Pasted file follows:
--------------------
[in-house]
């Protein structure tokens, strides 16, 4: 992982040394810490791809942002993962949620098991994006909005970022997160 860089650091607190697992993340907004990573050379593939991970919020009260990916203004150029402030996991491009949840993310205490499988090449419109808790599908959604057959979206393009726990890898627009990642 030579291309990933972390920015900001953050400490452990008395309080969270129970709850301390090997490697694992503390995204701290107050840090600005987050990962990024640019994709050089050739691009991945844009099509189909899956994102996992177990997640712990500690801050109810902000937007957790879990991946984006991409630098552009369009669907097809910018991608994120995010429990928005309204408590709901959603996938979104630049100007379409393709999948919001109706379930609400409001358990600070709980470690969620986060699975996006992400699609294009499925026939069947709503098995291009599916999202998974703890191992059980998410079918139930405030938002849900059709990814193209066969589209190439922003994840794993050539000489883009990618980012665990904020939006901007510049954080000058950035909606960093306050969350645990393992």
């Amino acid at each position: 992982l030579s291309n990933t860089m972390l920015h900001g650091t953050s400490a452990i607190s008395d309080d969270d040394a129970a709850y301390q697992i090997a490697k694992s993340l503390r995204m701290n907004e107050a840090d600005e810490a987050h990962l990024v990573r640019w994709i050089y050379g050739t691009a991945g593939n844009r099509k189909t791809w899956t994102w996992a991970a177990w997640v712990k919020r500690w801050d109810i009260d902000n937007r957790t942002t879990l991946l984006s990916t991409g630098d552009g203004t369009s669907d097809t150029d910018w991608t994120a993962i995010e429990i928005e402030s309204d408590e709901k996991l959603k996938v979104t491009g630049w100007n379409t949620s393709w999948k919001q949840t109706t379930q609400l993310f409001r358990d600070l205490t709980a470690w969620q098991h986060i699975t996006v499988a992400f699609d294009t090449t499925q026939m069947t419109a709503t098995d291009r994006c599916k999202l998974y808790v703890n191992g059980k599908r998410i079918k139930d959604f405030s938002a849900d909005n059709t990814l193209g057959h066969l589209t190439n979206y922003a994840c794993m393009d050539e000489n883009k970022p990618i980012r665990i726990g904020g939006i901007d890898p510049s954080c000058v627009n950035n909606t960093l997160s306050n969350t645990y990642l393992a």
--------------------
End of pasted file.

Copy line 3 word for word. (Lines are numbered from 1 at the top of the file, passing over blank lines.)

């Amino acid at each position: 992982l030579s291309n990933t860089m972390l920015h900001g650091t953050s400490a452990i607190s008395d309080d969270d040394a129970a709850y301390q697992i090997a490697k694992s993340l503390r995204m701290n907004e107050a840090d600005e810490a987050h990962l990024v990573r640019w994709i050089y050379g050739t691009a991945g593939n844009r099509k189909t791809w899956t994102w996992a991970a177990w997640v712990k919020r500690w801050d109810i009260d902000n937007r957790t942002t879990l991946l984006s990916t991409g630098d552009g203004t369009s669907d097809t150029d910018w991608t994120a993962i995010e429990i928005e402030s309204d408590e709901k996991l959603k996938v979104t491009g630049w100007n379409t949620s393709w999948k919001q949840t109706t379930q609400l993310f409001r358990d600070l205490t709980a470690w969620q098991h986060i699975t996006v499988a992400f699609d294009t090449t499925q026939m069947t419109a709503t098995d291009r994006c599916k999202l998974y808790v703890n191992g059980k599908r998410i079918k139930d959604f405030s938002a849900d909005n059709t990814l193209g057959h066969l589209t190439n979206y922003a994840c794993m393009d050539e000489n883009k970022p990618i980012r665990i726990g904020g939006i901007d890898p510049s954080c000058v627009n950035n909606t960093l997160s306050n969350t645990y990642l393992a």